Labour can turn it around. They can drop all the Nanny State stuff. They can play a tight game on immigration. They can empower the Police to catch criminals, rather than shuffle paper and targets. They can return discipline to schools. They can take some effective action against yob culture. They can insist that people integrate, rather than segregate. They can start playing fair with people, so that someone who publicly advocates murder is not treated differently if he is of one religion rather than another. They can start allowing people to have their own opinions on social issues, even if they are old-fashioned. They can start talking as if they were proud to be British, rather than ashamed. The BNP vote would vanish like dew on a sunny morning. And the Conservatives would have a real problem.
I can remember all this 'no-platform' stuff from my University days in the 70s. "No Platform For Racists!" All it meant was that visiting speakers were people who agreed with the President of the Students' Union. Not exactly the cut and thrust of sparkling public debate, in which the ideas, ideals and ideologies of the next generation were forged. Just yet more boring lefties saying how everything was Thatcher's fault.
Guys - no-platforming doesn't work. It makes debate dull and predictable, and it gives the other side of the argument the veneer of mystery and the glamour of the forbidden. It makes those who advocate it feel warm inside, but all its other effects are undesirable.
Now the UAF lot, who are organising all these protests, want to keep certain points of view off the state media, and silence certain politicians whose views they disagree with. They say they are against fascism, and yet every fascist movement in history has started by stifling dissent and demonising those it didn't like.
How many times have I told you? Don't
The BNP should be defeated - at the ballot box, by people who have heard what the BNP stands for, have seen them debate their policies, and don't like what they see. There is no other way.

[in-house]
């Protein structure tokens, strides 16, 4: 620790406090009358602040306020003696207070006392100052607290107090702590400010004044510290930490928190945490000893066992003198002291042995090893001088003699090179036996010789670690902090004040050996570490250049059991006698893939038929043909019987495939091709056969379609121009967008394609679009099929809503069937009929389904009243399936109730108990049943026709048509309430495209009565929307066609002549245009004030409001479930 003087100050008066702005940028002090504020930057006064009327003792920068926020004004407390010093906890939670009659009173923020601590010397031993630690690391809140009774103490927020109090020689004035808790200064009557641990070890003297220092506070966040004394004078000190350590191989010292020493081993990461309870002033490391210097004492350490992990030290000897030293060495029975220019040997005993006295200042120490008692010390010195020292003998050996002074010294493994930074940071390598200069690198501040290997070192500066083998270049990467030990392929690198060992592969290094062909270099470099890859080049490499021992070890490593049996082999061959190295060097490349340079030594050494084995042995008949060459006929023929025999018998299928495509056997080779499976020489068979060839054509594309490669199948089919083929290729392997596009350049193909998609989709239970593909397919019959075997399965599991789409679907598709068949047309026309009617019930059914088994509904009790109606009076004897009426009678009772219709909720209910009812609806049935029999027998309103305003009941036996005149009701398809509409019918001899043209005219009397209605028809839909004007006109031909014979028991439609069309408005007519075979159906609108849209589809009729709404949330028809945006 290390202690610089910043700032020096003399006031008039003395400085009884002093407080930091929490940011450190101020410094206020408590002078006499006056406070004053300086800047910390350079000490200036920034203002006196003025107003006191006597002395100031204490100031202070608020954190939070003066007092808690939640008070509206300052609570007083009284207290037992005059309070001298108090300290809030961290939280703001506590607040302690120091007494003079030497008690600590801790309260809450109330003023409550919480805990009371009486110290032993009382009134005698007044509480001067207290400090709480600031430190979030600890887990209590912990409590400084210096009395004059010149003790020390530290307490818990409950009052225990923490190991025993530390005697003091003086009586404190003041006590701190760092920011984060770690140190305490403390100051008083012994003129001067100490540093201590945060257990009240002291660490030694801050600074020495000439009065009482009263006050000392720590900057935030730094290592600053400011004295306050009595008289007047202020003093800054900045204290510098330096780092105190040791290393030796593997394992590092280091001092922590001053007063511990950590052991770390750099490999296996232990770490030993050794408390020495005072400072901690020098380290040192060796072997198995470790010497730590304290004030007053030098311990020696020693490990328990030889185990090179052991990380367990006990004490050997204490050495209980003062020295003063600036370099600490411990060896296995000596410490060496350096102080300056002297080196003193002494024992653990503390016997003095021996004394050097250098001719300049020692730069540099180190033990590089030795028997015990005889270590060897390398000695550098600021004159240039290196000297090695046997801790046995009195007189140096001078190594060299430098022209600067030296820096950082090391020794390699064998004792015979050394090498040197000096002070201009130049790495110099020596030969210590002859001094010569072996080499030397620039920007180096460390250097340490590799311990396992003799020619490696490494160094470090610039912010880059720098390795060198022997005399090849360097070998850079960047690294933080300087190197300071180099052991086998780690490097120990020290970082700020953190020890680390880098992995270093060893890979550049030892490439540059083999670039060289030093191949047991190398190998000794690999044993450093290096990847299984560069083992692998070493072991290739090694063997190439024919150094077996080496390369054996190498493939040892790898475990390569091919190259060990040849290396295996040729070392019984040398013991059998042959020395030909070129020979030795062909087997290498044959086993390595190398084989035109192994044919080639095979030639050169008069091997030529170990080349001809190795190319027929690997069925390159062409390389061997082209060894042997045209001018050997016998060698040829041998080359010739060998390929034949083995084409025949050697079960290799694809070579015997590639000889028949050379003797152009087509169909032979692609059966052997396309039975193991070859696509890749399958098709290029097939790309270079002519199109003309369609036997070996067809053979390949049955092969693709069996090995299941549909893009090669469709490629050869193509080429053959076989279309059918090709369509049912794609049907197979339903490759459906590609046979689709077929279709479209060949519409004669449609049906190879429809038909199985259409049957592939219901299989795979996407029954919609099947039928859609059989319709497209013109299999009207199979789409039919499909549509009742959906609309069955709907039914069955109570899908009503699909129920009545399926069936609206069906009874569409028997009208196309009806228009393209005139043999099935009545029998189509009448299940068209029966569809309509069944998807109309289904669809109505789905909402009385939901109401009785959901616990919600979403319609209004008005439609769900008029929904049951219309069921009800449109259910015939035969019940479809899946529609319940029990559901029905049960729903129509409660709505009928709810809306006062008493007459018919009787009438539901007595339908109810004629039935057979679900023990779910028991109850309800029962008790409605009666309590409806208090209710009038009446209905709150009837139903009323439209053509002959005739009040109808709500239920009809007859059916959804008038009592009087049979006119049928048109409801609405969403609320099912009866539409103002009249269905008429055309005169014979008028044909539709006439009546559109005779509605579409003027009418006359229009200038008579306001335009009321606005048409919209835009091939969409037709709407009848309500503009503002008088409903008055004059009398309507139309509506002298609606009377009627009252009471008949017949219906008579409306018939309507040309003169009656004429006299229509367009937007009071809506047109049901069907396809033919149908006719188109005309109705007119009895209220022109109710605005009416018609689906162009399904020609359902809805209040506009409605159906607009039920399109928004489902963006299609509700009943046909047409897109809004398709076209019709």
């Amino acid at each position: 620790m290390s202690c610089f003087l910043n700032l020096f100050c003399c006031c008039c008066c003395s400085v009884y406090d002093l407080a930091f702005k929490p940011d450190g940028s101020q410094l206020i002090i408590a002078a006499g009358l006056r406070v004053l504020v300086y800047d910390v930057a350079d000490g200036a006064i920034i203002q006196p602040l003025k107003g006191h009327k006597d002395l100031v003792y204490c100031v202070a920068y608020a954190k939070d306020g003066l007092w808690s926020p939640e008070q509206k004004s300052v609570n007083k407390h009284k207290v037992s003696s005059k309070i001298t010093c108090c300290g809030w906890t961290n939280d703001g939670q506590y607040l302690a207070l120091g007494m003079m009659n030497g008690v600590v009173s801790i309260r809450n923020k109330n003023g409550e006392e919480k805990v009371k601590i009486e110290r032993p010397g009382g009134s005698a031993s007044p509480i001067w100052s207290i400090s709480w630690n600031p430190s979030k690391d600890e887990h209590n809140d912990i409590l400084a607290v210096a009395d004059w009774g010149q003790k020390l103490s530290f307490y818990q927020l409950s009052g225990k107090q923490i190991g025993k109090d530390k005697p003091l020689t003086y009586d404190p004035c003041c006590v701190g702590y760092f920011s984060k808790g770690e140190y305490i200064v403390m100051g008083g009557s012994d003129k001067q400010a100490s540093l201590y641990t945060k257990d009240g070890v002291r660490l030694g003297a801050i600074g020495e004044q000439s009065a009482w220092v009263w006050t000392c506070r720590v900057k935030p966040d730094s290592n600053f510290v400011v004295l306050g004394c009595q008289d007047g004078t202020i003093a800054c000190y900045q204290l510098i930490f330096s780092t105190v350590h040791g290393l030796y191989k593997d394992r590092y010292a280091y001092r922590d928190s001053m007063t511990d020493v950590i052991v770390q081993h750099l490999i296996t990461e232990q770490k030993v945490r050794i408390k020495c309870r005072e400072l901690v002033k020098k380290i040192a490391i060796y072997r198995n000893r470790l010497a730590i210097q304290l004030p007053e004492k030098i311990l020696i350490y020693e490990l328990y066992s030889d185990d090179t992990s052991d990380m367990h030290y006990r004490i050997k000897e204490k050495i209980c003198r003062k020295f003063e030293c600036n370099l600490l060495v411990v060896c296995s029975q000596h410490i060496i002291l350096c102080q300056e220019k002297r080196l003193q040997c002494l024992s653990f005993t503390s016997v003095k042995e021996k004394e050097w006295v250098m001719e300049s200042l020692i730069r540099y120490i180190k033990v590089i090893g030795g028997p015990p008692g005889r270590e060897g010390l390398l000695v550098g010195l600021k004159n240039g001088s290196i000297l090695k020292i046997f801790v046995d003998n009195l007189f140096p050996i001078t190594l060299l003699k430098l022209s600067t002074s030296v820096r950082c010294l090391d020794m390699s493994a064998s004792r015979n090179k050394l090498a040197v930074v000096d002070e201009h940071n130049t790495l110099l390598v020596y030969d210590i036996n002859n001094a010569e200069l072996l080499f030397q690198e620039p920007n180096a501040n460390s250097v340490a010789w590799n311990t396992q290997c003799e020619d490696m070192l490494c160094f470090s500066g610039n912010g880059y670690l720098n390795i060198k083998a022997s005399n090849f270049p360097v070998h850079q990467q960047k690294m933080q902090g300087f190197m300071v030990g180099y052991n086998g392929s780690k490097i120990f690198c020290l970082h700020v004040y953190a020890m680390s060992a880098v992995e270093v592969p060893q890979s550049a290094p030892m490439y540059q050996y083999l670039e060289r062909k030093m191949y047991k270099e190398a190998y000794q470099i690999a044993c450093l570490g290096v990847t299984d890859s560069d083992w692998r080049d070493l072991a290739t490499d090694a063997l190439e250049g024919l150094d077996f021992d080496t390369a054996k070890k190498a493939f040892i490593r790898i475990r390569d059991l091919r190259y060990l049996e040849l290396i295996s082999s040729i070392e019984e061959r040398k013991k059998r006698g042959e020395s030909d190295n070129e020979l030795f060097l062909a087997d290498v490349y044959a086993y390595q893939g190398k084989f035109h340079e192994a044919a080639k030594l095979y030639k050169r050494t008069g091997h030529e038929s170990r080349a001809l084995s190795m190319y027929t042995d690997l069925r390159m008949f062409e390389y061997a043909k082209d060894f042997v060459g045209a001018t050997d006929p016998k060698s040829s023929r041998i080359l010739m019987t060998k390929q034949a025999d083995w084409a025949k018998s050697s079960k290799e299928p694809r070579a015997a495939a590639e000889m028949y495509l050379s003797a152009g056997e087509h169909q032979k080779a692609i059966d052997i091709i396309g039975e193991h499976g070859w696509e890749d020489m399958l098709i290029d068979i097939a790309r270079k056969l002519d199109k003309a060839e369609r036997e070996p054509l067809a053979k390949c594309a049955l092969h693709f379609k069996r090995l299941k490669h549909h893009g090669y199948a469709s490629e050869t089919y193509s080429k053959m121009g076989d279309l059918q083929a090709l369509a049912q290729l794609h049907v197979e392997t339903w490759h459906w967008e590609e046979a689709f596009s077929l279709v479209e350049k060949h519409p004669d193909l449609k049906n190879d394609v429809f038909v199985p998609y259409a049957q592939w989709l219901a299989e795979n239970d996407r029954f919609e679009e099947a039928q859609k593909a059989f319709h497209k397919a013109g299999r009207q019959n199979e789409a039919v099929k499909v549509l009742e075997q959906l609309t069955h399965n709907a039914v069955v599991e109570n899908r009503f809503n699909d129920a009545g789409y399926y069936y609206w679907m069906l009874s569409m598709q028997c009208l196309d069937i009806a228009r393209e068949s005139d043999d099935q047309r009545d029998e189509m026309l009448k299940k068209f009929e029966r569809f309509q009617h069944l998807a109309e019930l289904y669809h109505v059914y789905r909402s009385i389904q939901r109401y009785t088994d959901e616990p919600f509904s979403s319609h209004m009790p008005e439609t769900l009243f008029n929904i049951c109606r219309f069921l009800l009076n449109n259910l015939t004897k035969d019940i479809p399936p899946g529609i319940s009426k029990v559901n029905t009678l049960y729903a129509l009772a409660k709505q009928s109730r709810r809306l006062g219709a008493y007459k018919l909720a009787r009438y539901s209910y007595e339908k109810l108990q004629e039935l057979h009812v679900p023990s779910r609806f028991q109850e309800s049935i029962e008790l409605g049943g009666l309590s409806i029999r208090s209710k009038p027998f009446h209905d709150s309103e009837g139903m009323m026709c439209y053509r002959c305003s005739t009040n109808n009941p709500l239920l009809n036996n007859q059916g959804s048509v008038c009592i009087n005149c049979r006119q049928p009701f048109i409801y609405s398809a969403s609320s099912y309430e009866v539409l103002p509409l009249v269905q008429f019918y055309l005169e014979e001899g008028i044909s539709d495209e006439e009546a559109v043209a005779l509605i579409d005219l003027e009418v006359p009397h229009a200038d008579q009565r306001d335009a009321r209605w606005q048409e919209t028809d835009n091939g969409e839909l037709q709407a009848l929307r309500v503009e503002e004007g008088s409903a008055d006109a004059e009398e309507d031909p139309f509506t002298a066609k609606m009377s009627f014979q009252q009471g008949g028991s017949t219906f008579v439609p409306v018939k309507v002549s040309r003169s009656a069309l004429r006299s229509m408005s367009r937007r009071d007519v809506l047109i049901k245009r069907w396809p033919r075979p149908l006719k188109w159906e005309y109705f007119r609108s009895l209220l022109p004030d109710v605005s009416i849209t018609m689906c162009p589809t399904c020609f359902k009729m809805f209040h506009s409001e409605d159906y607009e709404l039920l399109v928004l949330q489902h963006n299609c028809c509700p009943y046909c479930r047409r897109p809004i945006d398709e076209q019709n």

Well, no riots, no murder 'n' mayhem, only some pretty strong chairpersonning from the Dimble and what appeared to be an audience composed entirely of Guardian readers.
Scores on the doors:
Bonnie Greer: 3/10, good humoured, drawly but mainly irrelevant
Chris Huhne: 5/10, loud and shrill, still blaming the 'two main parties' for everything
Baroness Warsi: 9/10, the star of the show, for me - clear, coherent, sensible, sincere
Jack Straw: 3/10, Labour politician, evasive and sly, almost lost it in several places
Nick Griffin: 1/10, sweaty, trembling, nervous smirks and giggles, like a dog in a Korean restaurant.
The main thing was that the others didn't gang up on Griffin (well, not much) and therefore make him look like an underdog or martyr. He was not convincing, and seemed overawed by the occasion. Even the most rabid white-power fanatic couldn't look on his performance tonight and say "here is the man to lead Britian into the future". He shook, he twitched, he twisted and turned and denied he had ever said it. And even when he did get going on the things he wanted to say, he failed to light the fires. The bit where he appeared to say that he had said racist things only to bring the Ku Klux Klan on board and make them more moderate was a hoot.